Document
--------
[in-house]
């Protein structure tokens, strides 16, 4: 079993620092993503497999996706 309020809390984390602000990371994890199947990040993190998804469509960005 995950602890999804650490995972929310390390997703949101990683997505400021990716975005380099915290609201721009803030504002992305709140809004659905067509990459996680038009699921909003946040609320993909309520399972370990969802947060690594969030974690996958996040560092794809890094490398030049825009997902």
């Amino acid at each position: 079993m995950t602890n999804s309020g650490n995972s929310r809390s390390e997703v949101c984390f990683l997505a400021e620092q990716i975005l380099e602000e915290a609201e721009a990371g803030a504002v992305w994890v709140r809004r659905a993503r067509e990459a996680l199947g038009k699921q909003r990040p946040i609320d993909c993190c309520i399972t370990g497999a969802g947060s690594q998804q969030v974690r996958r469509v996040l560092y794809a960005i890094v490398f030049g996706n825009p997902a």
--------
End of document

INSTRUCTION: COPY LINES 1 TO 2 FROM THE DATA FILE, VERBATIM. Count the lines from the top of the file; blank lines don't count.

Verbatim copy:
[in-house]
């Protein structure tokens, strides 16, 4: 079993620092993503497999996706 309020809390984390602000990371994890199947990040993190998804469509960005 995950602890999804650490995972929310390390997703949101990683997505400021990716975005380099915290609201721009803030504002992305709140809004659905067509990459996680038009699921909003946040609320993909309520399972370990969802947060690594969030974690996958996040560092794809890094490398030049825009997902």